Tag: fine art

Study visit: Modigliani

I have always thought of Modigliani as the sort of artist that can get you into trouble. Remembering the raised eyebrows with which my tutors greeted my proposal that I write my first long essay as a student about the relationship between his sculptures and his nudes, I was half-expecting there to be a warning sign at the entrance of his exhibition at Tate Modern. Instead the visitor is met by four galleries of sensational portraits – not to mention a film about his life in Paris and a queue for a virtual tour of his studio – before being treated to even a glimpse of an ankle. Join Gerald on the 3 February.

Looking at artists: Paper

I usually start working with paper as a medium for drawing and painting, to create collages, folding it to make 3D models… We may live in a digital world, but for creatives using paper has by no means diminished. Folded into origami and kirigami, laser-cut, layered and made into sculptures, artists can transform a humble sheet of old tree into a spectacular artwork.

Happy 514th birthday Bronzino!

Some of Bronzino’s coldly classical canvases have not helped his reputation, and his famous Allegory of Venus and Cupid, with its over-the-top eroticism and cryptic symbolism, certainly isn’t everyone’s cup of tea (check out the bemused visitors in room 8 of the National Gallery where the work hangs!). But drawing is the best place to start with Bronzino. A quick look at his sketches, studies, modelli (demonstration drawings) and cartoons done in black and red chalk and brown ink will leave you hooked!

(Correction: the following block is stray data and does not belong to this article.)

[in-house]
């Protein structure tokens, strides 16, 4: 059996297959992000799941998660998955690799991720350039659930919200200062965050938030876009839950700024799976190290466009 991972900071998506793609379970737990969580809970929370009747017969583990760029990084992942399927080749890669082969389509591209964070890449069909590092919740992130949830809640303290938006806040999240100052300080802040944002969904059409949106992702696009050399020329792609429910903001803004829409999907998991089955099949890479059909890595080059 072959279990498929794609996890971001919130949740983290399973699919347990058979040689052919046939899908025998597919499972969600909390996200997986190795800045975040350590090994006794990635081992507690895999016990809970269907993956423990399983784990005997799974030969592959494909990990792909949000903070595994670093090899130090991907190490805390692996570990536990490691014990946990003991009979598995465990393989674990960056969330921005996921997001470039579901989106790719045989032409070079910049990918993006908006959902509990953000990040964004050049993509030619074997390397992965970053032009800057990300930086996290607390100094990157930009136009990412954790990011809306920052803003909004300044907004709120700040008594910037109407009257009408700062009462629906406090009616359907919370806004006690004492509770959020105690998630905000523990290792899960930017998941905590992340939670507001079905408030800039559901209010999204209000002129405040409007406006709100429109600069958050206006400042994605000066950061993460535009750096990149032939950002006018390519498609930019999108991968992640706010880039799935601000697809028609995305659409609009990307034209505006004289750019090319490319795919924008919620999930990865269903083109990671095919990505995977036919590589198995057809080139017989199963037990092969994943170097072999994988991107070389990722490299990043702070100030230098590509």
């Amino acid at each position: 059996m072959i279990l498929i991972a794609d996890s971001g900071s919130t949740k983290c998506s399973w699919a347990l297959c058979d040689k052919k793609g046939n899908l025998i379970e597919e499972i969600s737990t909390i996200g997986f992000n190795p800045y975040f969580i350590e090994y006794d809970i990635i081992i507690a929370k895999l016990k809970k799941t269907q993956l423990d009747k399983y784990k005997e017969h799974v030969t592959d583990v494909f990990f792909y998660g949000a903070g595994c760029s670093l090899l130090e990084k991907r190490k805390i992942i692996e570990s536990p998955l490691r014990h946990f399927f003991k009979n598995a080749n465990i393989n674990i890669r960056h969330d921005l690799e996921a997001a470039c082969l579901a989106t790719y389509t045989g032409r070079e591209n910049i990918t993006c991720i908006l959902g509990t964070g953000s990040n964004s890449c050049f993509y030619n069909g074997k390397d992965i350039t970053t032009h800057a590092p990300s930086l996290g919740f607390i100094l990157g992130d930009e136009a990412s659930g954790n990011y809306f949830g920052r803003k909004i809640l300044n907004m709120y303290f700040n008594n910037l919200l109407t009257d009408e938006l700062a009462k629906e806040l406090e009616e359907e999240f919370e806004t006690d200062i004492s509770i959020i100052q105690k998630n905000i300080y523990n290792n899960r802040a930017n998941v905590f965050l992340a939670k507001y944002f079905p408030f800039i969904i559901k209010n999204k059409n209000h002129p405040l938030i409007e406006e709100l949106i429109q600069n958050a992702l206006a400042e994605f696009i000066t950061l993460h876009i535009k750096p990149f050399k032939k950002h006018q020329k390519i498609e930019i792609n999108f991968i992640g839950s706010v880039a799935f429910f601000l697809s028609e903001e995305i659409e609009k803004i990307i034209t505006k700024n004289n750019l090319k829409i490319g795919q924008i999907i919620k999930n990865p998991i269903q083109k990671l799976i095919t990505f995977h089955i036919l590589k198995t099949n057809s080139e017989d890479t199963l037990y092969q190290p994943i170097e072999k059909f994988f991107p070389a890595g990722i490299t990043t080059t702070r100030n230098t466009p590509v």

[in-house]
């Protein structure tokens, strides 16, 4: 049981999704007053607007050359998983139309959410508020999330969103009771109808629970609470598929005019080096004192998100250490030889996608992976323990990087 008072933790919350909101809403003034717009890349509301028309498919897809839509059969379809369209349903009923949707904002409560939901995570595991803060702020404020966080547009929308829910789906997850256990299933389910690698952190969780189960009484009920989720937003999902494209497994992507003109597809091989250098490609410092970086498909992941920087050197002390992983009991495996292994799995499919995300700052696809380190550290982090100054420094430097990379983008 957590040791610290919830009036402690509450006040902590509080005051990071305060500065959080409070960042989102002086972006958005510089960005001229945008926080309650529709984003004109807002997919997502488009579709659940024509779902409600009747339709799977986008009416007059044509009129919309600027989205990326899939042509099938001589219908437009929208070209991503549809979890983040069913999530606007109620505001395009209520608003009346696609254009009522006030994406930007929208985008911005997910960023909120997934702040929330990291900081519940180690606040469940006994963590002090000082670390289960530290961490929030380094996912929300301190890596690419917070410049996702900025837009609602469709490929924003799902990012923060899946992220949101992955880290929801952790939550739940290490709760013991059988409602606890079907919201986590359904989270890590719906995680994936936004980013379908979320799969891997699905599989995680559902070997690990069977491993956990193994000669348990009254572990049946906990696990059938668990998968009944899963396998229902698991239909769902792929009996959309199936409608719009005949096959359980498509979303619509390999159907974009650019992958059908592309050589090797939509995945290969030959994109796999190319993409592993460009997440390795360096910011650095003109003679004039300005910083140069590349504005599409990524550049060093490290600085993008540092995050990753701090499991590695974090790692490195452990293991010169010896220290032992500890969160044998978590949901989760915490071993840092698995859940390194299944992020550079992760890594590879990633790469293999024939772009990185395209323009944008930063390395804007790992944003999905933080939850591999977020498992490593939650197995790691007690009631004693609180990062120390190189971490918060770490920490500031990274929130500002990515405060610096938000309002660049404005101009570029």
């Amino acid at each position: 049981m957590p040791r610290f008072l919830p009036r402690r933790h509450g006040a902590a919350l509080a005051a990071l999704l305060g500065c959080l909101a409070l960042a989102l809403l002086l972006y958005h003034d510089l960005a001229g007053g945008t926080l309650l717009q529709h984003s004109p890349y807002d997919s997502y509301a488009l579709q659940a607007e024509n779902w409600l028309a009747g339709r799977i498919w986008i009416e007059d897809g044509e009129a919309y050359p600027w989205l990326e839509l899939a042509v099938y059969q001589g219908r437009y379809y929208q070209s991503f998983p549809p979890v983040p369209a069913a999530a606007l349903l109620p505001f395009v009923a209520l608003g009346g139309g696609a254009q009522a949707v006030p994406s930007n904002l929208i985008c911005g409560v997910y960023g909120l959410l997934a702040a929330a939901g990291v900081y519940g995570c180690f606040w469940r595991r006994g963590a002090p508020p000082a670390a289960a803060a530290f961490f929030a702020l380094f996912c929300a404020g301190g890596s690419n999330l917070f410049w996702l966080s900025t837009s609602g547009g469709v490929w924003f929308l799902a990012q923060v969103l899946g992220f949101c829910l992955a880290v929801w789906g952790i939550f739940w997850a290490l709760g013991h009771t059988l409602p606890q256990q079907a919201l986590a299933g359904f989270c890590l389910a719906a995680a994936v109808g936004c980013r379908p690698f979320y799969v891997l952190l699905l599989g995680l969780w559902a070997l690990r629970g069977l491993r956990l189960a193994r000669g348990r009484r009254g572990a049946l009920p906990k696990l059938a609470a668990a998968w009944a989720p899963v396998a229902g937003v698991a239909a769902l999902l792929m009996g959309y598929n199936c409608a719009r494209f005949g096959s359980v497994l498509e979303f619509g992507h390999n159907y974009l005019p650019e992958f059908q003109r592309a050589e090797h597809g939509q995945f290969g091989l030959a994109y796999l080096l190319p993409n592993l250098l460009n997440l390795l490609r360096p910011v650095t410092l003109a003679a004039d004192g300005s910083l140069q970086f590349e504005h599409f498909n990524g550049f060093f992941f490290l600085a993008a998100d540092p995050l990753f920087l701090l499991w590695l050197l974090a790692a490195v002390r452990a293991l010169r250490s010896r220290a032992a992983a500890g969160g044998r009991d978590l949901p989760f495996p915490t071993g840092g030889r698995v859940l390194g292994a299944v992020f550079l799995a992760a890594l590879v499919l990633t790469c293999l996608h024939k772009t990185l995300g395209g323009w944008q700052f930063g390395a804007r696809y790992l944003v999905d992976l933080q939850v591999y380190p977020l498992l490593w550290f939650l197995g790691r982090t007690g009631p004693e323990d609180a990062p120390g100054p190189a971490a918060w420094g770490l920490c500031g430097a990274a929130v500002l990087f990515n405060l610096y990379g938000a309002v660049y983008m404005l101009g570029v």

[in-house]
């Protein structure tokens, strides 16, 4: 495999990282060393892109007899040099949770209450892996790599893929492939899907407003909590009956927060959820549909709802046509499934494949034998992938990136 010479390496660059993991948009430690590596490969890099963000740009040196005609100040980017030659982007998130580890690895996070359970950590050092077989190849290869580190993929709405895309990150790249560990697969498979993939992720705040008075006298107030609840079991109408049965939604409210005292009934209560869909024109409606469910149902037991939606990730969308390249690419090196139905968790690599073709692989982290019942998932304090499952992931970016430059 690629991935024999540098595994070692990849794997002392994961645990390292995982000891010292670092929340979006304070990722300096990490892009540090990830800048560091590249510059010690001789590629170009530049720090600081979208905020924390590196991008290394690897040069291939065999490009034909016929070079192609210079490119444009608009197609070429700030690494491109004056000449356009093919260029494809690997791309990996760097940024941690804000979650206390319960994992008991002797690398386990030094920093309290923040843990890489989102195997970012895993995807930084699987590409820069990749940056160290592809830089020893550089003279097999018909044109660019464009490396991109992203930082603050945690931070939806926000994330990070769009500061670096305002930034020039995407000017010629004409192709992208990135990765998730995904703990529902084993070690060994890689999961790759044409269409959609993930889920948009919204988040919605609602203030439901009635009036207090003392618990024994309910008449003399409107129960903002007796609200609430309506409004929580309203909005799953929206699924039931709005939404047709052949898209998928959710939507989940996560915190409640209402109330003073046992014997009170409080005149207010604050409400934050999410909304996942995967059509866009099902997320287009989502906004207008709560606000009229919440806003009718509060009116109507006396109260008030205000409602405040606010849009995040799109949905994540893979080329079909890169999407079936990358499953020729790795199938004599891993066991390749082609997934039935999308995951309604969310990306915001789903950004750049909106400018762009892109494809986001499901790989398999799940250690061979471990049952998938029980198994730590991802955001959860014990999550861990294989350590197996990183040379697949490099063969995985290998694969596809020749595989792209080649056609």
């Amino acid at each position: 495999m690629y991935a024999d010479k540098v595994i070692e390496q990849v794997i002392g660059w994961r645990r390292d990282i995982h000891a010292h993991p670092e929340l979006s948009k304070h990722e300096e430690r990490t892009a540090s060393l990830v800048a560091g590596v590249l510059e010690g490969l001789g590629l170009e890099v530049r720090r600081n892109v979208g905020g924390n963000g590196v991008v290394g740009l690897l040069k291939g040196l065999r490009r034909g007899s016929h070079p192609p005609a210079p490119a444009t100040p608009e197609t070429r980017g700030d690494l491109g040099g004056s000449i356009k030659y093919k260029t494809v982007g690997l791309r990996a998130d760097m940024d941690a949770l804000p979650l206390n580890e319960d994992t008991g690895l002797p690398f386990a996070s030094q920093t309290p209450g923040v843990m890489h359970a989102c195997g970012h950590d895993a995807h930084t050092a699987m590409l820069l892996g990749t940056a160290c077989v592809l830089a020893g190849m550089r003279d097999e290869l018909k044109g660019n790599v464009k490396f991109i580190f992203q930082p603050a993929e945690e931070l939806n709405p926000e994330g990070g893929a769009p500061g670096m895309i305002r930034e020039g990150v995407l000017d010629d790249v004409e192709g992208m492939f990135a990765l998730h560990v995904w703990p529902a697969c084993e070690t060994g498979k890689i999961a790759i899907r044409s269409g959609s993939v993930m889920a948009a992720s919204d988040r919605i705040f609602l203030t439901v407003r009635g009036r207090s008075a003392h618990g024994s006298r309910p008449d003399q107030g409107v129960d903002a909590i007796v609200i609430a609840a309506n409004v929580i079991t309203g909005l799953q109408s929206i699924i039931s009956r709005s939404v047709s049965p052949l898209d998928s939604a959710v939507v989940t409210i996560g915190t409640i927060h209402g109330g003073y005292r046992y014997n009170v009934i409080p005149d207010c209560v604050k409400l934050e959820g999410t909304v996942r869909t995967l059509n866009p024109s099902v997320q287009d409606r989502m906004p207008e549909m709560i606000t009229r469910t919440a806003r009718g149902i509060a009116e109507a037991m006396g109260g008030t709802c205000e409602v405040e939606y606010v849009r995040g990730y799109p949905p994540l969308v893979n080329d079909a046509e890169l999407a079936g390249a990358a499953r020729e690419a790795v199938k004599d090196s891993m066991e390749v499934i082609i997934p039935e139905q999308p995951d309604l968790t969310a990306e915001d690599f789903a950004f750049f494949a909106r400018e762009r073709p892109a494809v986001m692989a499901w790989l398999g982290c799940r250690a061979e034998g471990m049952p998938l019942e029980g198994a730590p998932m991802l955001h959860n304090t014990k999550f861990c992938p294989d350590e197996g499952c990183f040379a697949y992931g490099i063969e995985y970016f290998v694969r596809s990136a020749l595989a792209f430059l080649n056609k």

In conversation with: Sarah Kaye Rodden

Sarah’s response to materials: wood, metal, cardboard, is intuitive and honest. Pieces are made by hand, instinctively responding to the tactile qualities and structure of the materials creating forms that please her. Choosing not to add texture, embellishment or decoration the surfaces are left in their simple state.

Hollywood under the cosh

His observation that it is now the domain of streamed multi-episodic drama where character development reigns supreme is compelling. In his view the decline of modern Hollywood is driven by risk-aversion, but this demise is actually something that has been going on for a very long time.

Study visit review: Nicola Tyson.

It was to my great delight that the Study Visit to see Nicola Tyson’s show titled Beyond the Trace at The Drawing Room in London was filled to capacity and with a couple of extra students waiting in the wings we had a great few hours interrogating and discussing the works on show, all of which held the common ground of being works on paper.